Of course, both of these guys have a point. Larison is pretty impossible to argue with when he says, essentially, “multi-polarity means a greater diversity of irreconcilable self-interests, so get over it.” And as he notes, the collapse of the Doha round makes a fine Exhibit A.
But he goes too far in introducing the idea that because the 20th century was a historical exception, we should be comfortable returning to a 19th century posture of “every man for himself.” Unfortunately, easily the greatest source of the 20th century’s exceptionalism is that it has produced the seeds of the planet’s sudden annihlation, and those seeds are now in their seventh decade of germination and spread. Ok that sounds a little overwrought, but it’s also not wrong.
Nuclear non-proliferation–which amazingly, has received precisely *no* air time in the U.S. Presidential campaign–*must* be foreign policy job #1 for every responsible nation. And anything other than the broadest-based multi-laterilism won’t get job #1 done. To say that China sympathizes with Iran’s nuclear aspirations has much basis in fact. But I sympathize with my labrador’s desire to eat the whole bag of chow. I don’t let her do it, because there will be consequences to her and to me which are far more predictable than the consequencs to China of a nuclear-armed Iran.
In Michael Dobbs’ new Book, One Minute to Midnight, (highly recommended, btw) he recounts an episode during the Cuban missile crisis when the pilot of a single-seat F-106 airplane muffed his landing at a foggy Terre Haute airstrip and skidded off the runway. This would have been the 19th century equivalent of falling off a horse, except that the plane had in its hold a 1.5 kilo-ton nuclear war head, about a tenth the size that was dropped on Hiroshima. And then there’s the one about the sub that got away: U.S. forces tried madly but in vain to track down and force to surface a Soviet submarine which had been escorting two vessels toward the quarantine line. That the sub was never located was fortunate: it was packing a nuclear tipped missile and piloted by a captain under orders to use it.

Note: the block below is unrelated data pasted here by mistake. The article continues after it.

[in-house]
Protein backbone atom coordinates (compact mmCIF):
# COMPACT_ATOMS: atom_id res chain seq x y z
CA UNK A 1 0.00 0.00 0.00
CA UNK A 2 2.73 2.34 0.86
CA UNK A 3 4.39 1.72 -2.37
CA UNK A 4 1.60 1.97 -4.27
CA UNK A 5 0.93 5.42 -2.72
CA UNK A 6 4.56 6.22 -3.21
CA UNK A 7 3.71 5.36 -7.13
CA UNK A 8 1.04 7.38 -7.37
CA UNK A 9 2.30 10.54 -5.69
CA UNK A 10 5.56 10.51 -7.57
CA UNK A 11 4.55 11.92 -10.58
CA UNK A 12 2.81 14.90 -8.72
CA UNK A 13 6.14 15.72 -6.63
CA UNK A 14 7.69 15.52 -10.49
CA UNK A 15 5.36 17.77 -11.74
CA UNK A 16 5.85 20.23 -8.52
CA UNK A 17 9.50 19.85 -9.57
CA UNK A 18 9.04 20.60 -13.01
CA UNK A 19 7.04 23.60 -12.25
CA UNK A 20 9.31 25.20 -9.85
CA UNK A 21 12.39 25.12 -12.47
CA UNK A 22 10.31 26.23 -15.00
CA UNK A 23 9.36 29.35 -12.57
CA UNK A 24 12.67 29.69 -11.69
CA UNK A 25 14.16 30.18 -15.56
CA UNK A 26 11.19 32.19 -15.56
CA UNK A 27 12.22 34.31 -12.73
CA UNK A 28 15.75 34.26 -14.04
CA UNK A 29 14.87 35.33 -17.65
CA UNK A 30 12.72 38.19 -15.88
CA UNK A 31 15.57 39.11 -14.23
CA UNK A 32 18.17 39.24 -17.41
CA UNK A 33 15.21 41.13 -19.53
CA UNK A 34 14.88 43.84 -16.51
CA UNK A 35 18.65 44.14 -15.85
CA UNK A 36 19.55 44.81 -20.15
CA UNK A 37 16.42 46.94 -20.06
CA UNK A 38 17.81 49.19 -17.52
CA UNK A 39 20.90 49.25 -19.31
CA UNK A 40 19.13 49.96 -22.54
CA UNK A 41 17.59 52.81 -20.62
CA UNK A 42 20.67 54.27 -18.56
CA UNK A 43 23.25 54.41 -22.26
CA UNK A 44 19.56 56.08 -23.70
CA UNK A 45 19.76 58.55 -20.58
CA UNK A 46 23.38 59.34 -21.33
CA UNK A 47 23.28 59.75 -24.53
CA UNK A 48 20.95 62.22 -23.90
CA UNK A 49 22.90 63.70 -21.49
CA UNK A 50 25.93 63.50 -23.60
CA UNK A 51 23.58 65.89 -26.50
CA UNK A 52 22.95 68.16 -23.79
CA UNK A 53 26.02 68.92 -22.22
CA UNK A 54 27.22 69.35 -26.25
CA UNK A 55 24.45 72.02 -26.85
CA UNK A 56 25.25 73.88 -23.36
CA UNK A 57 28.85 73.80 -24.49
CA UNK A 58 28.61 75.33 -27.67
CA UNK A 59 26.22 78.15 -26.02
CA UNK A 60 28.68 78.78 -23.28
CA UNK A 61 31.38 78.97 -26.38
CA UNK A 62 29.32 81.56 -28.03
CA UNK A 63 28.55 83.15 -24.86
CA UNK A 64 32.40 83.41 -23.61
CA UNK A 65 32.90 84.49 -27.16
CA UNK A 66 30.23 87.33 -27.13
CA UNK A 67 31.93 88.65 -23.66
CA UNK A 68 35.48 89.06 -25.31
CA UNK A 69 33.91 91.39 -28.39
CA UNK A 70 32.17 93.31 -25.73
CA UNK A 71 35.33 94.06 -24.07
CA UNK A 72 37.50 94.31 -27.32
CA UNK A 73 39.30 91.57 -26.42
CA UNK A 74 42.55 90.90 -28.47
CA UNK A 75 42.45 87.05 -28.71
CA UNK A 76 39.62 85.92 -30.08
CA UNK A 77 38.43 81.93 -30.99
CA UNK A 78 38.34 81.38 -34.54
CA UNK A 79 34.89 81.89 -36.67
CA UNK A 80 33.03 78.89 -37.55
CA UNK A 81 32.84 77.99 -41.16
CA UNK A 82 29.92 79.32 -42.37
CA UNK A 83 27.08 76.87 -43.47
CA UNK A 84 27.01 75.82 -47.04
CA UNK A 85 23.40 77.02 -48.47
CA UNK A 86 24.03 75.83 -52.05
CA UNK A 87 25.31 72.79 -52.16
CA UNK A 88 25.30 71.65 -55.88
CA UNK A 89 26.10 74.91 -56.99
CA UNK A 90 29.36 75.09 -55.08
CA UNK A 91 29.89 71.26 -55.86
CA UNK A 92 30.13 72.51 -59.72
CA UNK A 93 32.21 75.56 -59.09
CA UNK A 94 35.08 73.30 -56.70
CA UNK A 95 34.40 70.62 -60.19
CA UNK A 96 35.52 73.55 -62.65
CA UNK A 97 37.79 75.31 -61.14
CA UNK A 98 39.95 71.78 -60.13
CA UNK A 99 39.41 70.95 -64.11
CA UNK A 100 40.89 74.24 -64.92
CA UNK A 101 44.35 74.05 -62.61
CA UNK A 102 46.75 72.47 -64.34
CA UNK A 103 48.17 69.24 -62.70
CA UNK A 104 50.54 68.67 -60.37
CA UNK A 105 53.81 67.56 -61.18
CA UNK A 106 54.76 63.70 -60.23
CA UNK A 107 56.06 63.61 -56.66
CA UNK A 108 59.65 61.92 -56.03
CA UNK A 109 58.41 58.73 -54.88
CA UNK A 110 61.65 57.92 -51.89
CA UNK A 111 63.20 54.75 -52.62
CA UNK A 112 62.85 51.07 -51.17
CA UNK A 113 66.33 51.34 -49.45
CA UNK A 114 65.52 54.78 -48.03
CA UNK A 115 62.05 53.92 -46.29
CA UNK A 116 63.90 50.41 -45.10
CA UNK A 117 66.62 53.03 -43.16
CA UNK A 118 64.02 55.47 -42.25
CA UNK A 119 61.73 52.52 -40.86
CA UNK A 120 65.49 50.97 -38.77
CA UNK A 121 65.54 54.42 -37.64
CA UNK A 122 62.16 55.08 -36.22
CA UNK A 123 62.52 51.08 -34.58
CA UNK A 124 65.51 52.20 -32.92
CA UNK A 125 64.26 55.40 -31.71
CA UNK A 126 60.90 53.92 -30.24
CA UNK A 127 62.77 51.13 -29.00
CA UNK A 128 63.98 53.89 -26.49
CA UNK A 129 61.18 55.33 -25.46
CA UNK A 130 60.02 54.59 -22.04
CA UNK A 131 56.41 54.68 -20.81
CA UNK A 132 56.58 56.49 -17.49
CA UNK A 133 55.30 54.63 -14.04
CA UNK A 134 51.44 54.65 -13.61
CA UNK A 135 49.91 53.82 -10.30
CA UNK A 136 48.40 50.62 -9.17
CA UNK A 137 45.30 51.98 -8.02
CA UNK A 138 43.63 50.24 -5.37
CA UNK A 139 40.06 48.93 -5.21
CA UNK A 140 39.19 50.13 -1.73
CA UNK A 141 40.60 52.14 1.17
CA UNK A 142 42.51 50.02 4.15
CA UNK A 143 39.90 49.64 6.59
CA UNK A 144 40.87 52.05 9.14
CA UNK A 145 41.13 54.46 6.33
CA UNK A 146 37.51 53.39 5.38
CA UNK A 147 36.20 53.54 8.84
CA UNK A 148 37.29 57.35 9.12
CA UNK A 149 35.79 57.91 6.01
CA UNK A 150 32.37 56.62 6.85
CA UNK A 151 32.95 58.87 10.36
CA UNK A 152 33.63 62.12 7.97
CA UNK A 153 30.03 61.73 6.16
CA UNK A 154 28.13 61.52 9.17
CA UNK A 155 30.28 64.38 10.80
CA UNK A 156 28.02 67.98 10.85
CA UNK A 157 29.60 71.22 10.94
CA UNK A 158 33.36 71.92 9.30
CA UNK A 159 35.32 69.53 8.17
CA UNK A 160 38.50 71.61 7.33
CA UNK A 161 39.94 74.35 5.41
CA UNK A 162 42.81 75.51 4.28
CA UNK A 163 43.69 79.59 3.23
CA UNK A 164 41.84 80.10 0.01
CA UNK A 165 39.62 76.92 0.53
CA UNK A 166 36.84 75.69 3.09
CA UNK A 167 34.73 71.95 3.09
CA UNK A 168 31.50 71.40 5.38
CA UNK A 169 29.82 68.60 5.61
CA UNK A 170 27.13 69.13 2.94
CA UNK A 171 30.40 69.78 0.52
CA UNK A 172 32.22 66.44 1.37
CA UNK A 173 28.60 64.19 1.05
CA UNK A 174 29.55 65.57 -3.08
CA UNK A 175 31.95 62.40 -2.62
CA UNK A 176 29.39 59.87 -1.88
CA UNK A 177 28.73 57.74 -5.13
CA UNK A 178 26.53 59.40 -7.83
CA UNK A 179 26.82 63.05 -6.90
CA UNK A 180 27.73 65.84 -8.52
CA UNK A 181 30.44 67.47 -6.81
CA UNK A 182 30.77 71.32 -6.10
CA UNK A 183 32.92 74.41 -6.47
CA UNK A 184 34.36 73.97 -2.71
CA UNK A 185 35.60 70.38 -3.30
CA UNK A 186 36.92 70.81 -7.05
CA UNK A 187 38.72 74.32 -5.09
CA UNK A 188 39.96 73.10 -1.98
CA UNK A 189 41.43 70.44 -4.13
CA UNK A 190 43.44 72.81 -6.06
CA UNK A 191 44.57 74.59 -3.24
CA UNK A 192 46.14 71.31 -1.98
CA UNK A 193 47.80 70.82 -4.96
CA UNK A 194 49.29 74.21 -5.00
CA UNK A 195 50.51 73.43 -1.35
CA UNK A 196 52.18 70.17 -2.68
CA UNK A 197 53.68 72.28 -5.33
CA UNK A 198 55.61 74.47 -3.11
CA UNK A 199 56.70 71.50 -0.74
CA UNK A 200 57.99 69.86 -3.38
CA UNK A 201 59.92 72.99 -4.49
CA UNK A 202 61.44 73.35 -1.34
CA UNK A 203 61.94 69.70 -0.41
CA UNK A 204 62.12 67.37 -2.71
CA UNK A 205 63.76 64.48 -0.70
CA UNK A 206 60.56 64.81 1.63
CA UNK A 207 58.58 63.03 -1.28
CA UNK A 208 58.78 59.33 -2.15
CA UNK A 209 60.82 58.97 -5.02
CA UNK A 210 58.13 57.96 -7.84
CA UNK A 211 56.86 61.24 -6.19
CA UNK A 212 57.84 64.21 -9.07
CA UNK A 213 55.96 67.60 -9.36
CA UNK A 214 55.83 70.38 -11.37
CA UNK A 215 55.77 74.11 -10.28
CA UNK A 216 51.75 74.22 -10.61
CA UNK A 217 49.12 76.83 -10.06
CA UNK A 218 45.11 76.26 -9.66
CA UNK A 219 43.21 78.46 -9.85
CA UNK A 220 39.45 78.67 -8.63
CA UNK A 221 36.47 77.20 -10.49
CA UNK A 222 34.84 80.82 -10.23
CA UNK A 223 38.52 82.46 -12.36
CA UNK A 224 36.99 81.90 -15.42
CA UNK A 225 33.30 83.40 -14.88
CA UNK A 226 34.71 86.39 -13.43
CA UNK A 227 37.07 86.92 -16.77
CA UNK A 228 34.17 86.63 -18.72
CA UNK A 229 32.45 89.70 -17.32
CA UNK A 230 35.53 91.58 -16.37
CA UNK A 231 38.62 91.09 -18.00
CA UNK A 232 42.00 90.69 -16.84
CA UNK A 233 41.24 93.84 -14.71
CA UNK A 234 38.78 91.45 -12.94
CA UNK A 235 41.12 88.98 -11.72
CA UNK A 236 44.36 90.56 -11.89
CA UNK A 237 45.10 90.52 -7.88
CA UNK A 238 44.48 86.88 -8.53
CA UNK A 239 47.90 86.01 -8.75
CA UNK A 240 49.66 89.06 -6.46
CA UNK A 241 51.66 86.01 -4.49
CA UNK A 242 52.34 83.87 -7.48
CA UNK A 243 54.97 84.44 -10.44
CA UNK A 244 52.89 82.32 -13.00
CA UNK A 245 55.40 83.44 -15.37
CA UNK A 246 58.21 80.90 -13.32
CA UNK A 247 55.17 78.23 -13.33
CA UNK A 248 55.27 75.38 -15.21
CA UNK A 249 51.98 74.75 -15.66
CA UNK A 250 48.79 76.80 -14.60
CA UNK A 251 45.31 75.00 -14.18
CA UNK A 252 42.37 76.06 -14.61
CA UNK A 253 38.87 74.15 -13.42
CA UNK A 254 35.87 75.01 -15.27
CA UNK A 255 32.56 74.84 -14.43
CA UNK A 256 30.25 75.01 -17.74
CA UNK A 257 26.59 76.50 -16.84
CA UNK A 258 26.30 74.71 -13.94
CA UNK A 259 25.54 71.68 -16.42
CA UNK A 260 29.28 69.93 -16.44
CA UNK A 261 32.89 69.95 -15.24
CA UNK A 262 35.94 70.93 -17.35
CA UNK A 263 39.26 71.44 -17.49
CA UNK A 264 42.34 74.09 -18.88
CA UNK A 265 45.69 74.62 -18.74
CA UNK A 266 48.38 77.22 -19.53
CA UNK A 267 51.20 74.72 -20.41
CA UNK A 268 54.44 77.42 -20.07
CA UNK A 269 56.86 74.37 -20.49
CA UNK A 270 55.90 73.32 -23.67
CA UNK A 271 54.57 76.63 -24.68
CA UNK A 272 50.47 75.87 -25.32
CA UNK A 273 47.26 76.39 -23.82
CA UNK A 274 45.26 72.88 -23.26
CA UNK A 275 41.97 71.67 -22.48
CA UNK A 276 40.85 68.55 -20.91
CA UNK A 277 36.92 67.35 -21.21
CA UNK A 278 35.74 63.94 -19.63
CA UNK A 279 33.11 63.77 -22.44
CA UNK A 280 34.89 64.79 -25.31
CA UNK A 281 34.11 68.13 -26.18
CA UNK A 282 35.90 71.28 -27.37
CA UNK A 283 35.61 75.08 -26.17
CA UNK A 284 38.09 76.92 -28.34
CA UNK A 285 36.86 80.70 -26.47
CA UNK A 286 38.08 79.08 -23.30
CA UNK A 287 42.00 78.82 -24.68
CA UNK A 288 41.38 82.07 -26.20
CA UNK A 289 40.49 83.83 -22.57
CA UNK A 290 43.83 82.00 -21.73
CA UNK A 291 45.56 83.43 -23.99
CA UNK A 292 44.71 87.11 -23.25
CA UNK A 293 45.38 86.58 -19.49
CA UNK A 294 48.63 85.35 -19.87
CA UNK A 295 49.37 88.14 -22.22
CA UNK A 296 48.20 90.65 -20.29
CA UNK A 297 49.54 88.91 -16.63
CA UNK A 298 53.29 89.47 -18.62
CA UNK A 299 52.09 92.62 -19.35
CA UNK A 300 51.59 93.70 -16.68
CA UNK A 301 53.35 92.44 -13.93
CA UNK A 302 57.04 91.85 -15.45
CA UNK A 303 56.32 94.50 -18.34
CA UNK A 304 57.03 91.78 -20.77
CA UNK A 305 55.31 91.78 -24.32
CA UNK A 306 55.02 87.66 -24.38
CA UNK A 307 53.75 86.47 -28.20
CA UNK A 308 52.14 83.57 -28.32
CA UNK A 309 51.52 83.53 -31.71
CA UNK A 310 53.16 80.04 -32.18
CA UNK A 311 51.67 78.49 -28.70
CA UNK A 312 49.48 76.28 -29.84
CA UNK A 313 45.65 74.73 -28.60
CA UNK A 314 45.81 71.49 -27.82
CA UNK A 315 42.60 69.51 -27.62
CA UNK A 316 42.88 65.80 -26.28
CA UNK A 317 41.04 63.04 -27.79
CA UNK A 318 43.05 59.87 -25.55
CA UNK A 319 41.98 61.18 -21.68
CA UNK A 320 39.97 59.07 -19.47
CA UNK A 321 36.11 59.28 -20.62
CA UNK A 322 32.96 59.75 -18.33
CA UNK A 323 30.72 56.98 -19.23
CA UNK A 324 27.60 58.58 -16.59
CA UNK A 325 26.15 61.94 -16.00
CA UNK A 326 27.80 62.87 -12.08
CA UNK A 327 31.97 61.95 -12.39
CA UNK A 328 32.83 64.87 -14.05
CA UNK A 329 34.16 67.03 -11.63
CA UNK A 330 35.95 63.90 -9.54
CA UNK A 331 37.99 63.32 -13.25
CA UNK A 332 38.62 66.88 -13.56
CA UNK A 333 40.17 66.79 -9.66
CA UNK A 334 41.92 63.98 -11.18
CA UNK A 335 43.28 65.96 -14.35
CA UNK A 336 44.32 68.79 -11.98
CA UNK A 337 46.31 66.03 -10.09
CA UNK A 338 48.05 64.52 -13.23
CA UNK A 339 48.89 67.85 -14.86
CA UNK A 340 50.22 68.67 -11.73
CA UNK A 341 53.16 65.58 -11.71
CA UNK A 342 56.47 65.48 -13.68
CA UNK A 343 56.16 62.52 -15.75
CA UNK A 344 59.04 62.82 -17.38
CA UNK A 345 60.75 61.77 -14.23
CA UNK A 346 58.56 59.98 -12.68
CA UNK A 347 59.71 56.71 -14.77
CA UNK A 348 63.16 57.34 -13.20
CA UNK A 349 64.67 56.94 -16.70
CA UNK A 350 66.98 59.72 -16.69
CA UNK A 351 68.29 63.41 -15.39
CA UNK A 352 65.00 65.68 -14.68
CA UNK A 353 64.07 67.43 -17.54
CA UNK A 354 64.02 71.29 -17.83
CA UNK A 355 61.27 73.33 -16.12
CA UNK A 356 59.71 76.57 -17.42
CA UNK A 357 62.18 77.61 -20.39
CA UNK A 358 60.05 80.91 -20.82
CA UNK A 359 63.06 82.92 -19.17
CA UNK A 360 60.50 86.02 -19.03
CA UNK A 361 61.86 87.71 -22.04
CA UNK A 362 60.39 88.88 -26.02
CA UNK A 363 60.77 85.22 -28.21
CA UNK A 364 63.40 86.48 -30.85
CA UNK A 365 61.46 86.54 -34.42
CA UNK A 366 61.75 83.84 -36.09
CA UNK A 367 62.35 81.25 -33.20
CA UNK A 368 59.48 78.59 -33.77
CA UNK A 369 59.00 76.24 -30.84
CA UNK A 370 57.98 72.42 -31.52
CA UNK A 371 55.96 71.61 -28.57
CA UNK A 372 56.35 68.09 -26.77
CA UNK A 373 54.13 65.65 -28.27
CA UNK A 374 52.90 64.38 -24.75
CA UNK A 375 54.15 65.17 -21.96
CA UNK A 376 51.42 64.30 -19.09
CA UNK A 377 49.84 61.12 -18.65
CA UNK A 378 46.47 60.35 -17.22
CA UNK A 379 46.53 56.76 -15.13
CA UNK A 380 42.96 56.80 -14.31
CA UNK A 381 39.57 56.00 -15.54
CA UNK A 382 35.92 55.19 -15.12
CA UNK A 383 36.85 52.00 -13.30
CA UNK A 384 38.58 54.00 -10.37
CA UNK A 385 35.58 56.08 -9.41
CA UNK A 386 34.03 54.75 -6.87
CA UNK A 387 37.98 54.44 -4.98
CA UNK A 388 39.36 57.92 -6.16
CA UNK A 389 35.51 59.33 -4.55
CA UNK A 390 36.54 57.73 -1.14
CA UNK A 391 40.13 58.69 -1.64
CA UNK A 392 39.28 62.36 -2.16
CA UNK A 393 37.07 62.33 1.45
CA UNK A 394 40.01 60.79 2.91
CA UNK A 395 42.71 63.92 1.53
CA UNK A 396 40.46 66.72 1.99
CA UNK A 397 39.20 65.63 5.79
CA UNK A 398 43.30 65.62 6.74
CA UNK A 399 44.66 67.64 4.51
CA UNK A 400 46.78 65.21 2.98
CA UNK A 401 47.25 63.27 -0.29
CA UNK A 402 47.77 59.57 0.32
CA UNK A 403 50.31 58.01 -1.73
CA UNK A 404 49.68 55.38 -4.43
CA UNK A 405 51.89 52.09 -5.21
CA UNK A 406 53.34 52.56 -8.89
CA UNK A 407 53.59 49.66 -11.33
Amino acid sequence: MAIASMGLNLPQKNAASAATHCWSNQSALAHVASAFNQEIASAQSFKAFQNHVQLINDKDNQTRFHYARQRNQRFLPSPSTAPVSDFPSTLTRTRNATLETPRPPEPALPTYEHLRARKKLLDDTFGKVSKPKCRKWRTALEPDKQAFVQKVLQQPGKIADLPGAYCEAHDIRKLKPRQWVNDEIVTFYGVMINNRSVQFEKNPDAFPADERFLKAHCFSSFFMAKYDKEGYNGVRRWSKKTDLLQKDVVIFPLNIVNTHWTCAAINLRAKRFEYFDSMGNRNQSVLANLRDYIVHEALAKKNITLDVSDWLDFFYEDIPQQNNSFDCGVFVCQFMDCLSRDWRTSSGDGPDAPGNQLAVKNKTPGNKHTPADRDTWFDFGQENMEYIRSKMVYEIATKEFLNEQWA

And all this, nearly 50 years ago. God only knows how many near-misses there have been since.
No, the “new” international order has as much in common with the geopolitics of another planet as it does with those of the 19th century, with the proliferation of of nukes being the game changer. If there is one use for a multilateral institution with real teeth, nuke non- prolif is it. The details of such body are well above my pay grade. But the next POTUS can’t afford to say the same thing.